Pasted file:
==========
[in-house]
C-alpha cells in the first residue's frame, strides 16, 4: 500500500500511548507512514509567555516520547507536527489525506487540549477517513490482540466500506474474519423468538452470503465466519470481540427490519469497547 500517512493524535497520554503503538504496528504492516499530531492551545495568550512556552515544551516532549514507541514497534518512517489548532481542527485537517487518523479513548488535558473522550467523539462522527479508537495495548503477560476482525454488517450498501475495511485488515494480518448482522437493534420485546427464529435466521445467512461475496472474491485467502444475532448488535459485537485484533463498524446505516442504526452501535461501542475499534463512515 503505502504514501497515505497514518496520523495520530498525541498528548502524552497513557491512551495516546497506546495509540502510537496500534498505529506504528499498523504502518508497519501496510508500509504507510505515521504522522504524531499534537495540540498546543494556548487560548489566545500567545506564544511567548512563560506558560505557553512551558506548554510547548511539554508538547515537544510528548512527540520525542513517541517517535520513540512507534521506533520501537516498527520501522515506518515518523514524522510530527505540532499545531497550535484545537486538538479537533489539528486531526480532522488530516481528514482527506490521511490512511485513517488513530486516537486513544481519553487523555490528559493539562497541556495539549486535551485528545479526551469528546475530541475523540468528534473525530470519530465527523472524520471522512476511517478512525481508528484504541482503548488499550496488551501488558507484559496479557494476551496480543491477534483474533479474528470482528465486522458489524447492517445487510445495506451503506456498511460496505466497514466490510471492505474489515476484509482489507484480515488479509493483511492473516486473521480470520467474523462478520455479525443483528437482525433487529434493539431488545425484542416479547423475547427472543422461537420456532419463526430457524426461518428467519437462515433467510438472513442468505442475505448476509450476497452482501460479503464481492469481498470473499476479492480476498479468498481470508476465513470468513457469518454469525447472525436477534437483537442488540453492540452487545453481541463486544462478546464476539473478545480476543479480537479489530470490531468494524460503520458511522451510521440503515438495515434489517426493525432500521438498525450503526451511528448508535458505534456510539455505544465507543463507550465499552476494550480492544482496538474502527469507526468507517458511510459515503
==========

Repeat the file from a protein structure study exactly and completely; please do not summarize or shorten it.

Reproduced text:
[in-house]
C-alpha cells in the first residue's frame, strides 16, 4: 500500500500511548507512514509567555516520547507536527489525506487540549477517513490482540466500506474474519423468538452470503465466519470481540427490519469497547 500517512493524535497520554503503538504496528504492516499530531492551545495568550512556552515544551516532549514507541514497534518512517489548532481542527485537517487518523479513548488535558473522550467523539462522527479508537495495548503477560476482525454488517450498501475495511485488515494480518448482522437493534420485546427464529435466521445467512461475496472474491485467502444475532448488535459485537485484533463498524446505516442504526452501535461501542475499534463512515 503505502504514501497515505497514518496520523495520530498525541498528548502524552497513557491512551495516546497506546495509540502510537496500534498505529506504528499498523504502518508497519501496510508500509504507510505515521504522522504524531499534537495540540498546543494556548487560548489566545500567545506564544511567548512563560506558560505557553512551558506548554510547548511539554508538547515537544510528548512527540520525542513517541517517535520513540512507534521506533520501537516498527520501522515506518515518523514524522510530527505540532499545531497550535484545537486538538479537533489539528486531526480532522488530516481528514482527506490521511490512511485513517488513530486516537486513544481519553487523555490528559493539562497541556495539549486535551485528545479526551469528546475530541475523540468528534473525530470519530465527523472524520471522512476511517478512525481508528484504541482503548488499550496488551501488558507484559496479557494476551496480543491477534483474533479474528470482528465486522458489524447492517445487510445495506451503506456498511460496505466497514466490510471492505474489515476484509482489507484480515488479509493483511492473516486473521480470520467474523462478520455479525443483528437482525433487529434493539431488545425484542416479547423475547427472543422461537420456532419463526430457524426461518428467519437462515433467510438472513442468505442475505448476509450476497452482501460479503464481492469481498470473499476479492480476498479468498481470508476465513470468513457469518454469525447472525436477534437483537442488540453492540452487545453481541463486544462478546464476539473478545480476543479480537479489530470490531468494524460503520458511522451510521440503515438495515434489517426493525432500521438498525450503526451511528448508535458505534456510539455505544465507543463507550465499552476494550480492544482496538474502527469507526468507517458511510459515503